Wallace & Gromit: The Curse of the Were-Rabbit
Directed by Nick Park and Steve Box
Starring the voices of Peter Sallis, Ralph Fiennes, Helena Bonham Carter, Peter Kay, and Nicholas Smith.
When you stop to think about stop-motion animation, one of the first things that comes to mind is Wallace and Gromit. The dynamic duo, created by Nick Park as he was working for Aardman Studios, quickly became very endearing characters in the world of animation. Three shorts were produced, two of which one Oscars. So, in the late 1990s, when Aardman signed a deal with Dreamworks Animation to produce full-length stop-motion animated films, we all kind of knew that it was just a matter of time before Wallace and Gromit got a feature-length film.
The film opens with Wallace and Gromit’s latest business: Anti-Pesto, a humane pest control agency. And, with the town’s annual Giant Vegetable Competition coming up, they find business booming, as they rid all the town’s gardens of rabbits. Of course, all this action soon has Wallace capturing the eye of Lady Tottington (Carter), the town matriarch and sponsor of the competition. And, it also draws the ire of Tottington’s main suitor, the villanous Victor Quartermaine (Fiennes). But, all this is causing problems for Wallace and Gromit. They humanely capture all the rabbits, but then, they don’t know what to do with them. Then, one night, Wallace gets an idea. He wants to use his new invention, the Mind-o-Matic, to brainwash the rabbits into not liking vegetables. But, sooner than you can say “jackrabbit,” the experiment goes horribly awry, and now the town’s gardens are being stalked by a massive, hulking Were-Rabbit. It’s up to Wallace and Gromit to capture the Were-Rabbit and win the heart of Lady Tottington before Victor goes all ape-poop and starts blasting everything in sight!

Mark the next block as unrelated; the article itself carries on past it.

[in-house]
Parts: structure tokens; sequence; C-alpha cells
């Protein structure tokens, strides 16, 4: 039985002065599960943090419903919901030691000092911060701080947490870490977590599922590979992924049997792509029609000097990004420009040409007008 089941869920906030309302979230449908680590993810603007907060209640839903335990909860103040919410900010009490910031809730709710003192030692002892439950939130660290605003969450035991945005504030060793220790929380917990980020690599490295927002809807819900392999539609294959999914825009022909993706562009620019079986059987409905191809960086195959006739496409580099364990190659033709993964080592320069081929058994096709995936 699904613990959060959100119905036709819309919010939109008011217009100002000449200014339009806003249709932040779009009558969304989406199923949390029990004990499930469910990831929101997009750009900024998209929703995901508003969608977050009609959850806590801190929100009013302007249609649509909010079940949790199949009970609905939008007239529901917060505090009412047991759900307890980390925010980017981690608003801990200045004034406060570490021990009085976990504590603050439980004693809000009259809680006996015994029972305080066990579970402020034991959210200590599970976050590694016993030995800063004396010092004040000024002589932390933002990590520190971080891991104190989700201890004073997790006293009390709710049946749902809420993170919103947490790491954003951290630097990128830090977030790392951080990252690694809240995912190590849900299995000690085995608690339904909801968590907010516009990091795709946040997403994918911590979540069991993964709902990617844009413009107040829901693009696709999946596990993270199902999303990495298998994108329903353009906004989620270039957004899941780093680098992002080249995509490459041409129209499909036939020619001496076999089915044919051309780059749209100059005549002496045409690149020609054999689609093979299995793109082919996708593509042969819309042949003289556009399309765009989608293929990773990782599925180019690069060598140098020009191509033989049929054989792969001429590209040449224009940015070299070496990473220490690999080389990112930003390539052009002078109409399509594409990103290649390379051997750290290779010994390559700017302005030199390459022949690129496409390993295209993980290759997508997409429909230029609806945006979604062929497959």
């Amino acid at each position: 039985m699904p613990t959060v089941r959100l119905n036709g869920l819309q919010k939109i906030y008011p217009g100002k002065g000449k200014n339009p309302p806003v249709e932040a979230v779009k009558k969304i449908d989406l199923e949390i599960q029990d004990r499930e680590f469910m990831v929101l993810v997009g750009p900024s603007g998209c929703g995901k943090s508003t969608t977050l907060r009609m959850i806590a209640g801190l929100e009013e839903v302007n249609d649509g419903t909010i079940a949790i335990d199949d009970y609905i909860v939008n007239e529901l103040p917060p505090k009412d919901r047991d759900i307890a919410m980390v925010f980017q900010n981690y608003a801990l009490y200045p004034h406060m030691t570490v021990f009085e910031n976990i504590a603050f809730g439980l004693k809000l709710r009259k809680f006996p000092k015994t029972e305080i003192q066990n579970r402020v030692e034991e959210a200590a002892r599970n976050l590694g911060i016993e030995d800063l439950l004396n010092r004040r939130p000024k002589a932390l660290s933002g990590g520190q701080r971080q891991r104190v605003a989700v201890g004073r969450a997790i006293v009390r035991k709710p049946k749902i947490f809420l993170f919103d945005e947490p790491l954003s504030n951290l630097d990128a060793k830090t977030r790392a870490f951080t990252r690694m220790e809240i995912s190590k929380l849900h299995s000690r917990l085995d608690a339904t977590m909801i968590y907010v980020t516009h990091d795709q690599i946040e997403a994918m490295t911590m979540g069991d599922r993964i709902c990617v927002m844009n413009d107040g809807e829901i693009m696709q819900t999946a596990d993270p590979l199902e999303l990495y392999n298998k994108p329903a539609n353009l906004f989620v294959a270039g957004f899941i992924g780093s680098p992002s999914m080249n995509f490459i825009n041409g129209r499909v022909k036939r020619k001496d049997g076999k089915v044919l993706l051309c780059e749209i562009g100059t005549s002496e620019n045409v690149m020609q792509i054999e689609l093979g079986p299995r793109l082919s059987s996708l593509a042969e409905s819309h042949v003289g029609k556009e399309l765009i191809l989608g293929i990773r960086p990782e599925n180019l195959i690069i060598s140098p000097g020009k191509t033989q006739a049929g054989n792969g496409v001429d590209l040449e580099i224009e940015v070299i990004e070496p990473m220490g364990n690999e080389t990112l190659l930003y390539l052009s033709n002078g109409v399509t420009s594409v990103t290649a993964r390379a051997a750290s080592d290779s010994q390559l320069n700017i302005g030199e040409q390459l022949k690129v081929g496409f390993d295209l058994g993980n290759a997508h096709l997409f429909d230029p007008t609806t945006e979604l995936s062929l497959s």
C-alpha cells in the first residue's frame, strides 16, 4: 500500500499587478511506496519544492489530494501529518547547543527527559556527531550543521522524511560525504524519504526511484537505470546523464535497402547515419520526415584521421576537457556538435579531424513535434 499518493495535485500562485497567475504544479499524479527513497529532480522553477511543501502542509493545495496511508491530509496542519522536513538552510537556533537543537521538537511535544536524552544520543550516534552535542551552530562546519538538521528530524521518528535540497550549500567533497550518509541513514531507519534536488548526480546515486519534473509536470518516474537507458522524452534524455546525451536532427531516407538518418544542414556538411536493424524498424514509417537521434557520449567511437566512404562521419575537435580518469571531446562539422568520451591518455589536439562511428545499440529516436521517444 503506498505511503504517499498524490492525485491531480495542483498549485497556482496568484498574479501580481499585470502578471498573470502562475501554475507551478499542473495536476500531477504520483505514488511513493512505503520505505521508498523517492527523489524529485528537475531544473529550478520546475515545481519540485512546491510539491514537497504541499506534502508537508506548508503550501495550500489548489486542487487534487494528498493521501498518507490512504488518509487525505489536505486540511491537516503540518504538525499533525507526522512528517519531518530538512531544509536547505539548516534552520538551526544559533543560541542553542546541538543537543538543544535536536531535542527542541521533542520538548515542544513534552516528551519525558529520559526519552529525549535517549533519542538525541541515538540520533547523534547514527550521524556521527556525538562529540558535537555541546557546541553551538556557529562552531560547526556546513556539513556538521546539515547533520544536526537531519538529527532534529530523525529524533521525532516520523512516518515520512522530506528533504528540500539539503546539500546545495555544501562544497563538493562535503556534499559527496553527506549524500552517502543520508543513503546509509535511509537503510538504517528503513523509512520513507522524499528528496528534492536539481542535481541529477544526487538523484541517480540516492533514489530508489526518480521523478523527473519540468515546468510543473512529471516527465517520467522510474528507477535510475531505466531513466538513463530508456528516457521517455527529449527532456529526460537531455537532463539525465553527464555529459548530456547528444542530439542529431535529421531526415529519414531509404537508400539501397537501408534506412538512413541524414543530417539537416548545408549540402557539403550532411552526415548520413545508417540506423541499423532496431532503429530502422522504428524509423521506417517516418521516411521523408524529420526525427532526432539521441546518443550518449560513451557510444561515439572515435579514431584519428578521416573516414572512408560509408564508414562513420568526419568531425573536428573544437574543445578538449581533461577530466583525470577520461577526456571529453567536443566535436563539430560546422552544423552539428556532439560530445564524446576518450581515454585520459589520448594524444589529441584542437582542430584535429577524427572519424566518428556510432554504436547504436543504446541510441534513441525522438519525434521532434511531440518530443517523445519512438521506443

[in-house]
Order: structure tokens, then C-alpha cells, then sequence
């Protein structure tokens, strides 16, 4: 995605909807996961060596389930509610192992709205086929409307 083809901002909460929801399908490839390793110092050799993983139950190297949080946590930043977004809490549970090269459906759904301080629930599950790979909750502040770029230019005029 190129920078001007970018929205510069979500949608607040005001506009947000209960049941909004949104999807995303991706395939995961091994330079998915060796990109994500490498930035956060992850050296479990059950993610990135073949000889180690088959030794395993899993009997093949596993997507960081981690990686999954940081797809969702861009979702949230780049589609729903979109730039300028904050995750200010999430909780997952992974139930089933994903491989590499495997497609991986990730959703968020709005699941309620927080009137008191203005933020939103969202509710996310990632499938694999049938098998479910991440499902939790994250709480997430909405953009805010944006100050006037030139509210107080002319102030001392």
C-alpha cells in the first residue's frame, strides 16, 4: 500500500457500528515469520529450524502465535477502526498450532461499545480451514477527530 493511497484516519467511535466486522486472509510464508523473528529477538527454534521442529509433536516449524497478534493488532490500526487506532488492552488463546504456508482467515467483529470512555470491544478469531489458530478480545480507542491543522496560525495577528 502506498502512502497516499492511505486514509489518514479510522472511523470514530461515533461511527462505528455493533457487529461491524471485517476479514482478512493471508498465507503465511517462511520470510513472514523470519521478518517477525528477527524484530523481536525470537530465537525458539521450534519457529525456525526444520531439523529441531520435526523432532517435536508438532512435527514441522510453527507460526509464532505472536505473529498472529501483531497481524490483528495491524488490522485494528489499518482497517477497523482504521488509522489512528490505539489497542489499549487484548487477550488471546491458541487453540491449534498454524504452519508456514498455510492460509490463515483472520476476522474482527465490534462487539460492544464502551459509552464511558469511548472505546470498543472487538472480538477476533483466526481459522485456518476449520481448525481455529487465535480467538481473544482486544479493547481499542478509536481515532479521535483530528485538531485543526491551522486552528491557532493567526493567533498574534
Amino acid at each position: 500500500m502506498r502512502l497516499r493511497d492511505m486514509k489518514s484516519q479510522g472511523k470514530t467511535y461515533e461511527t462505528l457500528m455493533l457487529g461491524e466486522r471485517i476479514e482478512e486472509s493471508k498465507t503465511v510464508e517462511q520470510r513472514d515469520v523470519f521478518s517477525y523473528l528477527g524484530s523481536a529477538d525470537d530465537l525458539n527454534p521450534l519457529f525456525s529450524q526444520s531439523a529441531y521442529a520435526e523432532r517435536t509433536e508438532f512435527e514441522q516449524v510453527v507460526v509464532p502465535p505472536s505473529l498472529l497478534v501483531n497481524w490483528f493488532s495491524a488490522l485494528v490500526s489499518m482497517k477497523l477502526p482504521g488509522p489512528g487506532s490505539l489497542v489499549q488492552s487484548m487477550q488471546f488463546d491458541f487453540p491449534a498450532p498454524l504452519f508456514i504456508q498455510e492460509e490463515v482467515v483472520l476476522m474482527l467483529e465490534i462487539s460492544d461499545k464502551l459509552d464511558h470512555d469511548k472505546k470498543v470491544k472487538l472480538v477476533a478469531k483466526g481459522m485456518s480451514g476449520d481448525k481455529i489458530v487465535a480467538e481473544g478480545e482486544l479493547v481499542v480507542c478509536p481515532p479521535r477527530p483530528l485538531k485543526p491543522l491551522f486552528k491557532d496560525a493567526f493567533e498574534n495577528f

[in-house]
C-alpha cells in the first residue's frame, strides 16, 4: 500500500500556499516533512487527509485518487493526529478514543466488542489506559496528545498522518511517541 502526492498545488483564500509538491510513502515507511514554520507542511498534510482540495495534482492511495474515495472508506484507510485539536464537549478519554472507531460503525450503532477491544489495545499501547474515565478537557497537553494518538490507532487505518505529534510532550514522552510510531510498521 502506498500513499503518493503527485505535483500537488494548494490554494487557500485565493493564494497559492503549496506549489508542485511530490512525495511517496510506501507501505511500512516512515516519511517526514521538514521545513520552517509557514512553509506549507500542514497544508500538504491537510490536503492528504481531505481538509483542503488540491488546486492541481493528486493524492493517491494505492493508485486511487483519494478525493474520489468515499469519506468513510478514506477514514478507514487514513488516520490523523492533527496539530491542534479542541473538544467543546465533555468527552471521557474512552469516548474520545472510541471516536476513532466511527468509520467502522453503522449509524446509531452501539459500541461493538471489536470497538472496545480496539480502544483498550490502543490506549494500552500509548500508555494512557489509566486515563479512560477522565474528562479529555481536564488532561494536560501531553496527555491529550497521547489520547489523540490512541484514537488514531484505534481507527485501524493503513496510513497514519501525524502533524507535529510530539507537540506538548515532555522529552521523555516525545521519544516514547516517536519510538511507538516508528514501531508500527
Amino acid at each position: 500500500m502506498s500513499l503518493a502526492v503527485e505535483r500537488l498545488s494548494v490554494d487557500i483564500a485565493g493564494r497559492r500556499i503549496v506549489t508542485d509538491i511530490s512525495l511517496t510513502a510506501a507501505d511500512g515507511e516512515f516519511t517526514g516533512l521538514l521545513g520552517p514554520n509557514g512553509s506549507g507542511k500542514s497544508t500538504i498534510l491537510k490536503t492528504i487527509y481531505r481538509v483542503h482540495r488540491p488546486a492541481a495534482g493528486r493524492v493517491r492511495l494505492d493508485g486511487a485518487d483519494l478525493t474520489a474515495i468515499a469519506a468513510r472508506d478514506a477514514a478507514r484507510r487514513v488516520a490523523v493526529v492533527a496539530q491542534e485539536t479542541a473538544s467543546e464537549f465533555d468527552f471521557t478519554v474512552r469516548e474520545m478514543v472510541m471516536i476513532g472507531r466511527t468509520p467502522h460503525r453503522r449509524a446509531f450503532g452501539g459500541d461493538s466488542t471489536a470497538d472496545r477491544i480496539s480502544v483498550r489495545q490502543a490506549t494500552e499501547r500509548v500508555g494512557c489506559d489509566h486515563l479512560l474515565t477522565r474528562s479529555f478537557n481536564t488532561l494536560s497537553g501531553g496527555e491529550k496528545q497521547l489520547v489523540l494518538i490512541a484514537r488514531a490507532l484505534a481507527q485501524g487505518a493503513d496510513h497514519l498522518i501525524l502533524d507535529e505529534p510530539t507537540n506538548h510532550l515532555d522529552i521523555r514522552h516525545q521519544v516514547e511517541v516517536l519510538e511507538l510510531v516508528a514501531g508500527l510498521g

This movie is friggin’ funny. Granted, it is British humour, so you have to be into that sort of thing, but there’s a lot more going on. There’s this one bit involving a coin-operated biplane that had me just going nuts. And, the best part about it is, it’s all quiet. That scene plays out without any dialogue. No wise-cracking overpaid celebrity that dominates animated films these days. This is simple, understated, and very, very, very funny. And you know, in this era of slick computer animation dominating the field, it’s kind of cool to see an animator’s fingerprints on a clay model. Check out this movie, you will not be disappointed.
(Oh, and another thing. You may have seen the TV spots that announces that this starts with an animated short film called The Madagascar Penguins in a Christmas Caper. I just want to say that that short film is lame, lame, lame.)